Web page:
Probing the Cl--pumping photocycle of pharaonis halorhodopsin: Examinations with bacterioruberin, an intrinsic dye, and membrane potential-induced modulation of the photocycle

Takashi Kikukawa, Chikara Kusakabe, Asami Kokubo, Takashi Tsukamoto, Masakatsu Kamiya, Tomoyasu Aizawa, Kunio Ihara, Naoki Kamo, Makoto Demura

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Halorhodopsin (HR) functions as a light-driven inward Cl- pump. The Cl- transfer process of HR from Natronomonas pharaonis (NpHR) was examined utilizing a mutant strain, KM-1, which expresses large amount of NpHR in a complex with the carotenoid bacterioruberin (Brub). When Cl- was added to unphotolyzed Cl--free NpHR-Brub complex, Brub caused the absorption spectral change in response to the Cl- binding to NpHR through the altered electrostatic environment and/or distortion of its own configuration. During the Cl--puming photocycle, on the other hand, oppositely directed spectral change of Brub appeared during the O intermediate formation and remained until the decay of the last intermediate NpHR′. These results indicate that Cl- is released into the cytoplasmic medium during the N to O transition, and that the subsequent NpHR′ still maintains an altered protein conformation while another Cl- already binds in the vicinity of the Schiff base. Using the cell envelope vesicles, the effect of the interior negative membrane potential on the photocycle was examined. The prominent effect appeared in the shift of the N-O quasi-equilibrium toward N, supporting Cl- release during the N to O transition. The membrane potential had a much larger effect on the Cl- transfer in the cytoplasmic half channel compared to that in the extracellular half channel. This result may reflect the differences in dielectric constants and/or lengths of the pathways for Cl- transfers during N to O and O to NpHR′ transitions.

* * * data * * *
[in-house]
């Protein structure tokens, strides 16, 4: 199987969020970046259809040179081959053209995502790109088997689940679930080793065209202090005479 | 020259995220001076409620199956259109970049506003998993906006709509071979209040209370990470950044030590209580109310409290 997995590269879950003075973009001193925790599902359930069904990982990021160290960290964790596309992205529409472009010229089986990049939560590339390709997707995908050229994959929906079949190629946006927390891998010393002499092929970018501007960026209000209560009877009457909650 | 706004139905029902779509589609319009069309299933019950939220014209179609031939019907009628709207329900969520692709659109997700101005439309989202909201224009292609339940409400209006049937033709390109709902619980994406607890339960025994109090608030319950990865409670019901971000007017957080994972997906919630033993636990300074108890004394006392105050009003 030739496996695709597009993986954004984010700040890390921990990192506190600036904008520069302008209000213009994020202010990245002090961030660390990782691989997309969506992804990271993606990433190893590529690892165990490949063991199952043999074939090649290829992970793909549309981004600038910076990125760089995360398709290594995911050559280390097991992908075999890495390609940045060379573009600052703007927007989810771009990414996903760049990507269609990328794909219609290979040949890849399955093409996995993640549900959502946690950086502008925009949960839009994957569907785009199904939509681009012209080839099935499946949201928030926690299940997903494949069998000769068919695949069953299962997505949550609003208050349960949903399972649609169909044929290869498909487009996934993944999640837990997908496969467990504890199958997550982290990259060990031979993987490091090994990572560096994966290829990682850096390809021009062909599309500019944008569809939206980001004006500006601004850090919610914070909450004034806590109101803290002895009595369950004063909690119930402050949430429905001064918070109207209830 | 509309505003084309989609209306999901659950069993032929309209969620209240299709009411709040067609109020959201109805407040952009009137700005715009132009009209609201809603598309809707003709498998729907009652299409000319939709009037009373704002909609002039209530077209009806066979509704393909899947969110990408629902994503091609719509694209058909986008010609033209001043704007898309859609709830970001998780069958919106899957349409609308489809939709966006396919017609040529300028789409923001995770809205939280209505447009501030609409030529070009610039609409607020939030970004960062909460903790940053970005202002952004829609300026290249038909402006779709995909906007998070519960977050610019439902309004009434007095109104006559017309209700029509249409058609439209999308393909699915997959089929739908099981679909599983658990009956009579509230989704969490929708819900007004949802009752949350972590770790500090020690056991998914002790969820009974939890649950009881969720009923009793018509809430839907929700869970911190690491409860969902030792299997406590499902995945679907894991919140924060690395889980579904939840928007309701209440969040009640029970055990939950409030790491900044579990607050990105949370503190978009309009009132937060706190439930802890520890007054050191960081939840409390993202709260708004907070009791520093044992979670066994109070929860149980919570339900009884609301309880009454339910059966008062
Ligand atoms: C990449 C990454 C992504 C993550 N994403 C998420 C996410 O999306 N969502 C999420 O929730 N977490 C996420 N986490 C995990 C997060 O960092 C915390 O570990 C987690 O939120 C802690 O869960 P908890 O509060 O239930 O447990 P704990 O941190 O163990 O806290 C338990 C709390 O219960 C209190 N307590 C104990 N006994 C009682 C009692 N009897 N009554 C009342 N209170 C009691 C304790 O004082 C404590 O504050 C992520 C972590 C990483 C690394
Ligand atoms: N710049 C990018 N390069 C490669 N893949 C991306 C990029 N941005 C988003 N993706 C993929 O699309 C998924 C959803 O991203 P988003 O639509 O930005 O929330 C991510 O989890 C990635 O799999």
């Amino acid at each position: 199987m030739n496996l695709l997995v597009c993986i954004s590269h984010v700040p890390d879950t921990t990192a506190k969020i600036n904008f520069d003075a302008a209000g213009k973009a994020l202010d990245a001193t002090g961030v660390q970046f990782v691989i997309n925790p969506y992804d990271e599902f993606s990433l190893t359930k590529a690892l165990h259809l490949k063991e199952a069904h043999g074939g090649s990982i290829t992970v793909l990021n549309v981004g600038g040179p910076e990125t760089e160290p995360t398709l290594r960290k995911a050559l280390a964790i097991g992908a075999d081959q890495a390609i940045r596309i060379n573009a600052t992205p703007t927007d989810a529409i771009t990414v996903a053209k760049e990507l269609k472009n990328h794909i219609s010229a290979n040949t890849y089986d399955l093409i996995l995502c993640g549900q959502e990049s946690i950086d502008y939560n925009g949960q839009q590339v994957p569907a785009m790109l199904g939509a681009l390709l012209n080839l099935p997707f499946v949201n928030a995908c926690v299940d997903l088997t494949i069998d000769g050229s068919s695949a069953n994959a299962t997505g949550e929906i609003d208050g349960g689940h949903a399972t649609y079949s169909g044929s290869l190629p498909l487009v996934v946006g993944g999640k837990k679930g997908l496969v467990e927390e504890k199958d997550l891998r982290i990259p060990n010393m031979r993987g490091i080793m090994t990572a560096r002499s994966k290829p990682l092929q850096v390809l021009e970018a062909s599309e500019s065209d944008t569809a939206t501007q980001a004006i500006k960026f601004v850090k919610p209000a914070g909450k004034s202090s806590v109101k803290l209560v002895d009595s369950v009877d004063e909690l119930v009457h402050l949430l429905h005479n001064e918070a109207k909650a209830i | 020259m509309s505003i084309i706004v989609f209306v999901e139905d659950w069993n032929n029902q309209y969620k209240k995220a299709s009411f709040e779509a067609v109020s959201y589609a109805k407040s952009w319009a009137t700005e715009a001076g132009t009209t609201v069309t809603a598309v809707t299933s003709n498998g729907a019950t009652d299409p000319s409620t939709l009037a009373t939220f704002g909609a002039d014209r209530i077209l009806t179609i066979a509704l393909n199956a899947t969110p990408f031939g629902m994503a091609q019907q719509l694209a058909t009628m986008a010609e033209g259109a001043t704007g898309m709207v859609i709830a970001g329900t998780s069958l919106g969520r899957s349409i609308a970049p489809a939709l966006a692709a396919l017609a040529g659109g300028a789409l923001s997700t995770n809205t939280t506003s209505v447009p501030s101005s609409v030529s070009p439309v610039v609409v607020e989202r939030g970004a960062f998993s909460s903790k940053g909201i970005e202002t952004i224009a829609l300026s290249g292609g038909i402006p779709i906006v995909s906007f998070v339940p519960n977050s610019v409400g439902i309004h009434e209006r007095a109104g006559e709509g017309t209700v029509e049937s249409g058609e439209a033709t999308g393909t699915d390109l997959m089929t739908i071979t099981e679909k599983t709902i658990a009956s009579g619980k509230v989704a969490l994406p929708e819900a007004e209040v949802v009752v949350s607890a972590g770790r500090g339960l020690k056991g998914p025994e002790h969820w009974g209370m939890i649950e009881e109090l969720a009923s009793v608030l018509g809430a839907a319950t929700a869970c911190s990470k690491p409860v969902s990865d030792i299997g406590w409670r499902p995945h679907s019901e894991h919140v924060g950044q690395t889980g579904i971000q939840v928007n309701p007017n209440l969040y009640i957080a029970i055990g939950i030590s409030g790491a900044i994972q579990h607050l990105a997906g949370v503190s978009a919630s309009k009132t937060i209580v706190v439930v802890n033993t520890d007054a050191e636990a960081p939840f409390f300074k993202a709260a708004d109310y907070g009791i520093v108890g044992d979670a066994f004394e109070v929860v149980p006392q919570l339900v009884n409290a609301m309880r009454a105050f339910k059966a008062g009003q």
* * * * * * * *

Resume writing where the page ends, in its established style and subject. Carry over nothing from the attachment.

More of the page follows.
Original languageEnglish
Pages (from-to)748-758
Number of pages11
JournalBiochimica et Biophysica Acta - Bioenergetics
Issue number8
Publication statusPublished - May 30 2015



  • Carotenoid
  • Flash photolysis
  • Halorhodopsin
  • Light-driven chloride pump
  • Microbial rhodopsin
  • Photocycle

ASJC Scopus subject areas

  • Biochemistry
  • Biophysics
  • Cell Biology
  • Medicine(all)

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